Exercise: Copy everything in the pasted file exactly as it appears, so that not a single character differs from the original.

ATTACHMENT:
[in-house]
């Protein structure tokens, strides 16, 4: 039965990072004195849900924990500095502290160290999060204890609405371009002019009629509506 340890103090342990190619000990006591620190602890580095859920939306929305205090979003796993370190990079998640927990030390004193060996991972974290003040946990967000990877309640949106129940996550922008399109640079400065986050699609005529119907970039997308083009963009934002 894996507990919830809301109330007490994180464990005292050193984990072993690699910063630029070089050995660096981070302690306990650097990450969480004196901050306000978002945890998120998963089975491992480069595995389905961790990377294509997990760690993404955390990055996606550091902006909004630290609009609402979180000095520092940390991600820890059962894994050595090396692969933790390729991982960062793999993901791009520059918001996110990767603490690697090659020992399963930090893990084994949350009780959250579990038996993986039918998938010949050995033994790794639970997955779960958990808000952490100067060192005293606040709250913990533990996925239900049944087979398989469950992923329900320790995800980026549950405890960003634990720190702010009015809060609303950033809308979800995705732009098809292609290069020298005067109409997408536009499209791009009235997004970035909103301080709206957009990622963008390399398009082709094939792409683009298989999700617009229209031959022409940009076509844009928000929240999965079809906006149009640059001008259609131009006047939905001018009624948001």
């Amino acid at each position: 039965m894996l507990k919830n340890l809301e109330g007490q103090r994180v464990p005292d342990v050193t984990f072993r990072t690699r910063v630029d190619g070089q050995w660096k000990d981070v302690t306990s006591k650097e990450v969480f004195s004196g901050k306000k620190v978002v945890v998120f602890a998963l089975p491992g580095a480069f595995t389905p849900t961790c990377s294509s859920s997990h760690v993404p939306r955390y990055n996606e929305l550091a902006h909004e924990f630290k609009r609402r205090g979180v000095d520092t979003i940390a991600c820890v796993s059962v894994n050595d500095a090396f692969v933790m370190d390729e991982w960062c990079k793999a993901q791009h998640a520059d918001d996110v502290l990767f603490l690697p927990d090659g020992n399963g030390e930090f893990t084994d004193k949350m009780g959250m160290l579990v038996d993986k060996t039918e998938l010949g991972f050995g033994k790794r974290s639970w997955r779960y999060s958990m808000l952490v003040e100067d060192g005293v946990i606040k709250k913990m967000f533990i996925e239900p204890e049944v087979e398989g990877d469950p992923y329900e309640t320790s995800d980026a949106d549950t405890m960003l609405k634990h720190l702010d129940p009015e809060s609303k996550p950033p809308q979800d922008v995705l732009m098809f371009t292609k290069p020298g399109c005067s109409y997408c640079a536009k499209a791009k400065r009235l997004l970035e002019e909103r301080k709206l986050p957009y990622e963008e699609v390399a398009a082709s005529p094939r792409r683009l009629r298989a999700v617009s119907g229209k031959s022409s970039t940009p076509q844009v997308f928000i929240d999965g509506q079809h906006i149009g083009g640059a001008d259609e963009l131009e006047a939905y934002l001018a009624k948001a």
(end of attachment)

[in-house]
């Protein structure tokens, strides 16, 4: 039965990072004195849900924990500095502290160290999060204890609405371009002019009629509506 340890103090342990190619000990006591620190602890580095859920939306929305205090979003796993370190990079998640927990030390004193060996991972974290003040946990967000990877309640949106129940996550922008399109640079400065986050699609005529119907970039997308083009963009934002 894996507990919830809301109330007490994180464990005292050193984990072993690699910063630029070089050995660096981070302690306990650097990450969480004196901050306000978002945890998120998963089975491992480069595995389905961790990377294509997990760690993404955390990055996606550091902006909004630290609009609402979180000095520092940390991600820890059962894994050595090396692969933790390729991982960062793999993901791009520059918001996110990767603490690697090659020992399963930090893990084994949350009780959250579990038996993986039918998938010949050995033994790794639970997955779960958990808000952490100067060192005293606040709250913990533990996925239900049944087979398989469950992923329900320790995800980026549950405890960003634990720190702010009015809060609303950033809308979800995705732009098809292609290069020298005067109409997408536009499209791009009235997004970035909103301080709206957009990622963008390399398009082709094939792409683009298989999700617009229209031959022409940009076509844009928000929240999965079809906006149009640059001008259609131009006047939905001018009624948001």
């Amino acid at each position: 039965m894996l507990k919830n340890l809301e109330g007490q103090r994180v464990p005292d342990v050193t984990f072993r990072t690699r910063v630029d190619g070089q050995w660096k000990d981070v302690t306990s006591k650097e990450v969480f004195s004196g901050k306000k620190v978002v945890v998120f602890a998963l089975p491992g580095a480069f595995t389905p849900t961790c990377s294509s859920s997990h760690v993404p939306r955390y990055n996606e929305l550091a902006h909004e924990f630290k609009r609402r205090g979180v000095d520092t979003i940390a991600c820890v796993s059962v894994n050595d500095a090396f692969v933790m370190d390729e991982w960062c990079k793999a993901q791009h998640a520059d918001d996110v502290l990767f603490l690697p927990d090659g020992n399963g030390e930090f893990t084994d004193k949350m009780g959250m160290l579990v038996d993986k060996t039918e998938l010949g991972f050995g033994k790794r974290s639970w997955r779960y999060s958990m808000l952490v003040e100067d060192g005293v946990i606040k709250k913990m967000f533990i996925e239900p204890e049944v087979e398989g990877d469950p992923y329900e309640t320790s995800d980026a949106d549950t405890m960003l609405k634990h720190l702010d129940p009015e809060s609303k996550p950033p809308q979800d922008v995705l732009m098809f371009t292609k290069p020298g399109c005067s109409y997408c640079a536009k499209a791009k400065r009235l997004l970035e002019e909103r301080k709206l986050p957009y990622e963008e699609v390399a398009a082709s005529p094939r792409r683009l009629r298989a999700v617009s119907g229209k031959s022409s970039t940009p076509q844009v997308f928000i929240d999965g509506q079809h906006i149009g083009g640059a001008d259609e963009l131009e006047a939905y934002l001018a009624k948001a």